tried to mess up with me on the street, I beat him up. But later, I realized
good boys don’t fight. So, I stopped boxing, though I still like watching it on
television today”…
just before the scalding sun became too unbearable, the inter-house competition
finally drew to a close.
  From the aggregate points posted on the
makeshift scoreboard, Ese’s Red House had clearly emerged the overall winner of
the inter-house sports, followed by Josh’s Green. Since the trophies would be
presented at a later date, we decided to call it a day.
As we
drove home, the car was filled with the smell of sweat the kids’ T-shirts and
shorts had absorbed. Though disheveled in appearance, the glint in Josh and
Ese’s eyes nonetheless conveyed what they obviously felt deep in their hearts:
joy that dad found time this time to come watch them compete on the school
days later (last Saturday), it was only Ese’s turn. Couple of weeks back, he
had written entrance exam to another college. When the results were released
and he passed, with a wry smile on his face, Ese asked: “Daddy, with this
good result, don’t you think I deserve a treat?”
Patting him
on the shoulders, I replied smiling: “Don’t worry, you’ll qualify for a
treat if you also passed the second common entrance.”
It rained
 this Saturday morning. So, we had to huddle
under the same umbrella as we waded through a sea of cars to reach the gate of
the school where the entrance exam was taking place. Along the way, I had to
give Ese last-minute pep talk. He has passion for soccer. So, I had to tell him
to abstain from playing rough or rough tackle in case they were going to test
him in football in the Physical Education (P.E.) segment of the evaluation:
remember to be a good boy. The coach is not looking for how fast you can score
or the number of people you can tackle down or dribble. He only wants to see
how often you pass ball to your team mates and how easy it is for you to
convert a pass into a goal. Ese, that is the only thing the coach will be
looking out for.”
At the
crowded lobby where parents parted company with the kids, we bumped into Mrs.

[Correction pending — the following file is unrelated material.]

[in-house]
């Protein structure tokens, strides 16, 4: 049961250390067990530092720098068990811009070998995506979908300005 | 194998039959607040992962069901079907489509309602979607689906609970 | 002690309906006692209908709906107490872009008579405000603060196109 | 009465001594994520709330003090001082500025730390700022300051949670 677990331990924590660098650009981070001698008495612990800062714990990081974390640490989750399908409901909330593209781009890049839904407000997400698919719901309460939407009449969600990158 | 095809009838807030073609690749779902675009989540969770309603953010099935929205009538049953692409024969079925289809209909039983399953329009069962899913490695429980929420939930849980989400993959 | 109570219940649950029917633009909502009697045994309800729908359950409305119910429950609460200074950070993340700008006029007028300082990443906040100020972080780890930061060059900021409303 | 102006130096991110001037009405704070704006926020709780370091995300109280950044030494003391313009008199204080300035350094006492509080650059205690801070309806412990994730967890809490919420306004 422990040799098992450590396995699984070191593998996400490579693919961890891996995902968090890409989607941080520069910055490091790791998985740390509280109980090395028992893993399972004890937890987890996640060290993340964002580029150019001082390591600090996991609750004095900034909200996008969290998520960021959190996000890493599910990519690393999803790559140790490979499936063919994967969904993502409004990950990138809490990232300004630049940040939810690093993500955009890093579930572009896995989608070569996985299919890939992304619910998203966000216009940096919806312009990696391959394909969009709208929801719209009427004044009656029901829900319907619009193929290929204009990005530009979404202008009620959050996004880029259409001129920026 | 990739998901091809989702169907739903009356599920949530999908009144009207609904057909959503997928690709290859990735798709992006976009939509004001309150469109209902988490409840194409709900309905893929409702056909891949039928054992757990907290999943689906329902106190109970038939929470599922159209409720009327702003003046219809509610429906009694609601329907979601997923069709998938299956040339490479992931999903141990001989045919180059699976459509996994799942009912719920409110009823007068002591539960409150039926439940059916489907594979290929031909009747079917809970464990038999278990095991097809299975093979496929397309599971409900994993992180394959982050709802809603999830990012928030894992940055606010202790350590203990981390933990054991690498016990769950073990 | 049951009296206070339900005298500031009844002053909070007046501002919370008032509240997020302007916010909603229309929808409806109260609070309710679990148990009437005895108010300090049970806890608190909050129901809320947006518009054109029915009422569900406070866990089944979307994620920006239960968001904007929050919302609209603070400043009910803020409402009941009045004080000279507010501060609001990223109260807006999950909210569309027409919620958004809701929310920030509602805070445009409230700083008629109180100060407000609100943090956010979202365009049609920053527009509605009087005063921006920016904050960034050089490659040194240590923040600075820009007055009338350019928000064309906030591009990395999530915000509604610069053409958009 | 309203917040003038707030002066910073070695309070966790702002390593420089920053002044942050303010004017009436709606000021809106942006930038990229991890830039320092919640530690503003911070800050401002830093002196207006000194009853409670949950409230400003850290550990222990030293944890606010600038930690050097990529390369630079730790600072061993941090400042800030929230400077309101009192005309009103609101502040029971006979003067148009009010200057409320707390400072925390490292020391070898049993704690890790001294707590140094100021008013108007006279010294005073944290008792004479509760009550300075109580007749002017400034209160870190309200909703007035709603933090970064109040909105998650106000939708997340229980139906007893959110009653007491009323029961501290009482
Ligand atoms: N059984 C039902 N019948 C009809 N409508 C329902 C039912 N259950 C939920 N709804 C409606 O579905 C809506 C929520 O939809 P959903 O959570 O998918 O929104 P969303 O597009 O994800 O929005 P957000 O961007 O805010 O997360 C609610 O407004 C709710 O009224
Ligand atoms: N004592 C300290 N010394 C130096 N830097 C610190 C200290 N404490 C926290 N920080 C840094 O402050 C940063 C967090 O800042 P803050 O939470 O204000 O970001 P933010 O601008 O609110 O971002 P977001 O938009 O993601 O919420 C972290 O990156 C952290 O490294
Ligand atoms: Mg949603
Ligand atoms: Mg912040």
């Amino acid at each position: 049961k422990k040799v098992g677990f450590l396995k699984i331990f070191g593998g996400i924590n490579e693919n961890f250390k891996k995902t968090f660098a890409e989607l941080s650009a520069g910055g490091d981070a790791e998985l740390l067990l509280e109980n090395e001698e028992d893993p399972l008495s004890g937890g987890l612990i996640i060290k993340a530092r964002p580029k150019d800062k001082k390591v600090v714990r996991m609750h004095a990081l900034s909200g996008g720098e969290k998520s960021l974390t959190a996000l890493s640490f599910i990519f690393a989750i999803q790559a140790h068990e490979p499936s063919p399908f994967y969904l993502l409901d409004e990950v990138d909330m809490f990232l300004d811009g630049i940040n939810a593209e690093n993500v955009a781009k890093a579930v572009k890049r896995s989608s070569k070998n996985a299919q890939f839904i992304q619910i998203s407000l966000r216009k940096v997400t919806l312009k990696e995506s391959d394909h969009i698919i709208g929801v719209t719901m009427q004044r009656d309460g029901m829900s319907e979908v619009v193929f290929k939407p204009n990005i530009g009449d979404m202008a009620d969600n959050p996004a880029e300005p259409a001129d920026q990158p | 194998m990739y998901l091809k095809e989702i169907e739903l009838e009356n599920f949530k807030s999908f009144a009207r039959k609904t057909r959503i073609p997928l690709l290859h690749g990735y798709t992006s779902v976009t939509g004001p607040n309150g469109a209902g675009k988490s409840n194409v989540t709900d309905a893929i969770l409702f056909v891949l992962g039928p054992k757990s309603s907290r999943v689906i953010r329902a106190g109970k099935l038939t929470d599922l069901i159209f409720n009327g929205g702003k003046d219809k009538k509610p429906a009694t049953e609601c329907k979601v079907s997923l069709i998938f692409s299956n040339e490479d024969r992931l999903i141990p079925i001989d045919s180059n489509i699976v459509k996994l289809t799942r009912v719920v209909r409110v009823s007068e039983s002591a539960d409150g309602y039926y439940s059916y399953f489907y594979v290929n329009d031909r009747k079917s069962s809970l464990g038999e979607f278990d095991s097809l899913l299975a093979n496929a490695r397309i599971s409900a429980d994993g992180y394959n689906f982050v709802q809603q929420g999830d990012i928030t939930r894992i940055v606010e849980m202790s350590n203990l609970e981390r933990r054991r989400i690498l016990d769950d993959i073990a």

Clem Agba, looking so graceful and motherly as always. She is wife of Prince
Clem Agba, Edo Commissioner of Environment, one of the decent human beings one
had encountered in Benin among the hordes and hordes of swines, serpents and
rats. Her son was also writing the exam. To paraphrase an African saying, truly
we all are like rain water, little droplets flowing from everywhere into the
ocean of humanity.
Once the
three-subject written test commenced, the school principal, a white guy, took
parents on a tour of the school’s evolution inside their high-ceilinged
auditorium: from its humble beginning to its present status with a massive
well-landscaped premises with gigantic buildings made of burnt red bricks. His
narrative was inter-spiced with funny anecdotes of pranks students play at
school. Parents could not help laughing raucously from time to time.
At the
end, I realized there was still sufficient time for me to dash home (which is
not too far away) to fetch my I-Pad with a view to video-recording the P.E
session. As I had anticipated, on arriving home, Josh and her sister, Ewan,
pleaded they join me to see what the secondary school Ese is applying to looks
like. (Kids, this minute they are all over each other; the next moment they’re
at each other’s throat, leaving you to counsel them on the virtue of peaceful
own reason was funnily instructive: “Let me check if the school looks
nicer or bigger than my own school.” She is presently a JSS student.
Sibling rivalry for you. (Hmmm, they are looking at the building’s size; daddy
is thinking of the size of school fees.)
course, since they assured me it was not a trap that would result in buying
ice-cream for them on the way, their request was granted. Luckily, we arrived
the school just before the commencement of the field test. Perhaps due to the
earlier heavy downpour, the school decided to narrow it down to only a
100-meter dash, no soccer as earlier hinted. Trust Josh, within a moment, he
was able to pick out Ese from the multitude out there on the field resplendent
in their sporting outfits and trainers.
A set of
twelve pupils competed at each turn. When Ese’s group finally hit the turf, we
moved closer to the finish line. On sighting Josh and Ewan, he smiled broadly
from afar, making a hi-5 sign. Once the starting gun was fired, beyond our
expectation, Ese shot into early lead and, looking in our direction with teeth
clenched in extreme exertion, kept that wide lead till he breasted the tape.
Yeah! that’s my boy!
back, it is too obvious that our presence, more than anything else, was what
triggered the steely determination in Ese last Saturday to run his fastest ever
since he was born.
On our
way home, I could not think of a better reward for him than open a conversation
on a subject always dear to him:
which team is Chelsea playing today?”
(just imagine!) are playing Stokes this evening, daddy.”
He is
Chelsea fan and, not wanting another chance slip without showing club loyalty,
chose to wear their trademark blue jersey to the 100-meter dash.
What a day!


Please enter your comment!
Please enter your name here